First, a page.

North Dakota rejects gaming expansion

North Dakota

The bill attempted at including wagering services in the local racetrack.

Gaming expansion won’t be possible in North Dakota for now, after this week’s defeat during Senate’s vote, which resulted in 46-45.

US.- North Dakota House of Representatives did not allow a gaming expansion. The vote held this week resulted in the narrowly dismissal (46-45) of the gaming bill that pretended to integrate wagering services at historic regional horse racing. The regulation had been previously approved by the State’s Senate, but failed to move forward after the House vote.

However, the gaming proposal Resolution 3033 had already been defeated at North Dakota House Judiciary Committee last month by 63-28. The project was introduced by their House Majority Leader, Al Carlson, R-Fargo. “Obviously, this bill will benefit the horse racing industry,” Don Santer, the chief executive officer of the North Dakota Association for the Disabled, told the Bismarck Tribune. “But that benefit will cost all the other gaming charities in North Dakota.”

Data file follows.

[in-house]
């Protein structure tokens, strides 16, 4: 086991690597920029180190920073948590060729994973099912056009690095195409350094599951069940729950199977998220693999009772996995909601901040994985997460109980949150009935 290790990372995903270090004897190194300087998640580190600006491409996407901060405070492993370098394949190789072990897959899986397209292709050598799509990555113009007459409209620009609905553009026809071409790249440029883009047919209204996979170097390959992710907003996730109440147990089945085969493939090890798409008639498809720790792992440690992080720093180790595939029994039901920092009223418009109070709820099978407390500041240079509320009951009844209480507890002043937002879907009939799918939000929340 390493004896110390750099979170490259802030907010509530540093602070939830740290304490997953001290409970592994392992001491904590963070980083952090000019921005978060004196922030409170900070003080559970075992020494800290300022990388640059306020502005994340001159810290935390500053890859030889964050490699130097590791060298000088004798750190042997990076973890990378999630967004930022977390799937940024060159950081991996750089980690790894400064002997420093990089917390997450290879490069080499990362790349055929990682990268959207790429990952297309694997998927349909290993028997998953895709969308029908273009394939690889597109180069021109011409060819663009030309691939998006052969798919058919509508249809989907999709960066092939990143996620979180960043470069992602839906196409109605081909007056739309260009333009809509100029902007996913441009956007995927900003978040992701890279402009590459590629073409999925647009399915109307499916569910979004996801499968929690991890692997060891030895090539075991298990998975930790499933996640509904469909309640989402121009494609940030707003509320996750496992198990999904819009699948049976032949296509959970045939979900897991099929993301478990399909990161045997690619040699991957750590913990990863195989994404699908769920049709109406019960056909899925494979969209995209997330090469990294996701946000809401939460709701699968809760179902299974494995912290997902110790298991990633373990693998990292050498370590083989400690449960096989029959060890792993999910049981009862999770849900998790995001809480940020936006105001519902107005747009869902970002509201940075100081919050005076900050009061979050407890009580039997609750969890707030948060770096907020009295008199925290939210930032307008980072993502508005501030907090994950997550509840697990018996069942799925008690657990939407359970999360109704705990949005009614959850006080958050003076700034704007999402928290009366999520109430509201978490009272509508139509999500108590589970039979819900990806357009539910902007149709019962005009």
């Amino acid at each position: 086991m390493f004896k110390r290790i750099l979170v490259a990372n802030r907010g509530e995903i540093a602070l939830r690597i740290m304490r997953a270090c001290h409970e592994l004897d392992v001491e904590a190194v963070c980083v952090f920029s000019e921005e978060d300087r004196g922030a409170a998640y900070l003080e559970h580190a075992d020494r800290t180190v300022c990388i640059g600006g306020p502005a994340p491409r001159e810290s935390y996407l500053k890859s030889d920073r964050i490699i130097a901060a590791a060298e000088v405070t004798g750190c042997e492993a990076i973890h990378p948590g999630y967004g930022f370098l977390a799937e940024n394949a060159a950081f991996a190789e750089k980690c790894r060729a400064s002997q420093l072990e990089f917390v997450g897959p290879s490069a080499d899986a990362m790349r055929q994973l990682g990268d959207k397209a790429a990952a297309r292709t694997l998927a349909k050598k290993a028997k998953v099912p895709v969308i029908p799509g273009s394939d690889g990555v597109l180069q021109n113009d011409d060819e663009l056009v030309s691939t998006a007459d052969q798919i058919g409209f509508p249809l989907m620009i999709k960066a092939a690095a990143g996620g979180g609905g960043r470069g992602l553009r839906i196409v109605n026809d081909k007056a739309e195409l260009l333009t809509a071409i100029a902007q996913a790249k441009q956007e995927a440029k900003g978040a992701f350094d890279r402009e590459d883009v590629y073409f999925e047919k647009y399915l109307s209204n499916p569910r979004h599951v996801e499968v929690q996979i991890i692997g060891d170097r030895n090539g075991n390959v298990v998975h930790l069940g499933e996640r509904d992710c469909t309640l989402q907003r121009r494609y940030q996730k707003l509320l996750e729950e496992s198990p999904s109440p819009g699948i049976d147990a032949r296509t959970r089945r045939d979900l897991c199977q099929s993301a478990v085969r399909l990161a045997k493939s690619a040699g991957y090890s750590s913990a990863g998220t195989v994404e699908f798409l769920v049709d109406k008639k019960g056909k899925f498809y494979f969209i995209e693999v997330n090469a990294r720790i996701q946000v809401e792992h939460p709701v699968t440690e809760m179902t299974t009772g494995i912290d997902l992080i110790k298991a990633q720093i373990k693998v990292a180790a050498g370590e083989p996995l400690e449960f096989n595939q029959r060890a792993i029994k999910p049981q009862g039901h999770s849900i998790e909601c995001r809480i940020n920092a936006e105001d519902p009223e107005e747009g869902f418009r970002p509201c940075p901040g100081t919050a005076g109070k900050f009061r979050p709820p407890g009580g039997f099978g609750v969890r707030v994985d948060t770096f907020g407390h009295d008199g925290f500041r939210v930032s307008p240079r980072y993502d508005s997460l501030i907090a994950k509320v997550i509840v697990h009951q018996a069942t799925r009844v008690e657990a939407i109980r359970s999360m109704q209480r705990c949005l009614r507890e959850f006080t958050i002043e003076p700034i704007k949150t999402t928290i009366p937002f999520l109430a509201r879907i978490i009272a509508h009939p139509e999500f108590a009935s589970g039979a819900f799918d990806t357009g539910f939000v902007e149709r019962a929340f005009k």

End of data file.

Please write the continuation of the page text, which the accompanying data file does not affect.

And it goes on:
Al Carlson’s bill set conditions to operate historic horse racing, only 10 local venues would have been able to offer the exclusive product. “What you see are simulated horses, cartoon characters at the last few seconds of a race. Then you’re on to the next one,” Rep. Lawrence Klemin, R-Bismarck, said. “This concept, I believe, is a phony excuse for expanding gaming.” Opponents to the bill, like Klemin, argued that the gaming platform was similar to slot machines.